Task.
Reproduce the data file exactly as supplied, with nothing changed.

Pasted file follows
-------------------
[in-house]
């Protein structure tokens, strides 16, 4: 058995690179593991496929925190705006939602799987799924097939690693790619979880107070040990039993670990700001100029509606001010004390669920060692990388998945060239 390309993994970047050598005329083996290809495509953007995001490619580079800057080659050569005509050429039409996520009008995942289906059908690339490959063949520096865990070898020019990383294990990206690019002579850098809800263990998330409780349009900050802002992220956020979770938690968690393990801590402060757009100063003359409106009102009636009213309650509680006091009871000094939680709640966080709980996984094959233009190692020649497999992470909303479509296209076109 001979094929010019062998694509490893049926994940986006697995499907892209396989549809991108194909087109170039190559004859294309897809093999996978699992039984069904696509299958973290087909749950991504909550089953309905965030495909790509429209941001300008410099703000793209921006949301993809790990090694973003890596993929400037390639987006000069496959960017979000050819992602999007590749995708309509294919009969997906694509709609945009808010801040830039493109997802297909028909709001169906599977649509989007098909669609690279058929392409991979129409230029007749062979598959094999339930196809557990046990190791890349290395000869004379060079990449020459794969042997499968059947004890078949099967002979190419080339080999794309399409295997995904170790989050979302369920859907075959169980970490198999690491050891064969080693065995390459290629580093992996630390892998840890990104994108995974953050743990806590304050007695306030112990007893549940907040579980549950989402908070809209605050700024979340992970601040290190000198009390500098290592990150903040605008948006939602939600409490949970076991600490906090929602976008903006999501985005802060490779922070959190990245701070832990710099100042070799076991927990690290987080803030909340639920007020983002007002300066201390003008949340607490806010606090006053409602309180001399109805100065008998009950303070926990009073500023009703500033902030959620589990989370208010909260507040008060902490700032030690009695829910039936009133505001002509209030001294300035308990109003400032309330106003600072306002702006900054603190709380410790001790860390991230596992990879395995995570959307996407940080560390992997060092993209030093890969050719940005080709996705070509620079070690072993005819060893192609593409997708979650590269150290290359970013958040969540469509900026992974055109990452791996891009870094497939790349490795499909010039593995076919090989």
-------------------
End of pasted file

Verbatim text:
[in-house]
């Protein structure tokens, strides 16, 4: 058995690179593991496929925190705006939602799987799924097939690693790619979880107070040990039993670990700001100029509606001010004390669920060692990388998945060239 390309993994970047050598005329083996290809495509953007995001490619580079800057080659050569005509050429039409996520009008995942289906059908690339490959063949520096865990070898020019990383294990990206690019002579850098809800263990998330409780349009900050802002992220956020979770938690968690393990801590402060757009100063003359409106009102009636009213309650509680006091009871000094939680709640966080709980996984094959233009190692020649497999992470909303479509296209076109 001979094929010019062998694509490893049926994940986006697995499907892209396989549809991108194909087109170039190559004859294309897809093999996978699992039984069904696509299958973290087909749950991504909550089953309905965030495909790509429209941001300008410099703000793209921006949301993809790990090694973003890596993929400037390639987006000069496959960017979000050819992602999007590749995708309509294919009969997906694509709609945009808010801040830039493109997802297909028909709001169906599977649509989007098909669609690279058929392409991979129409230029007749062979598959094999339930196809557990046990190791890349290395000869004379060079990449020459794969042997499968059947004890078949099967002979190419080339080999794309399409295997995904170790989050979302369920859907075959169980970490198999690491050891064969080693065995390459290629580093992996630390892998840890990104994108995974953050743990806590304050007695306030112990007893549940907040579980549950989402908070809209605050700024979340992970601040290190000198009390500098290592990150903040605008948006939602939600409490949970076991600490906090929602976008903006999501985005802060490779922070959190990245701070832990710099100042070799076991927990690290987080803030909340639920007020983002007002300066201390003008949340607490806010606090006053409602309180001399109805100065008998009950303070926990009073500023009703500033902030959620589990989370208010909260507040008060902490700032030690009695829910039936009133505001002509209030001294300035308990109003400032309330106003600072306002702006900054603190709380410790001790860390991230596992990879395995995570959307996407940080560390992997060092993209030093890969050719940005080709996705070509620079070690072993005819060893192609593409997708979650590269150290290359970013958040969540469509900026992974055109990452791996891009870094497939790349490795499909010039593995076919090989």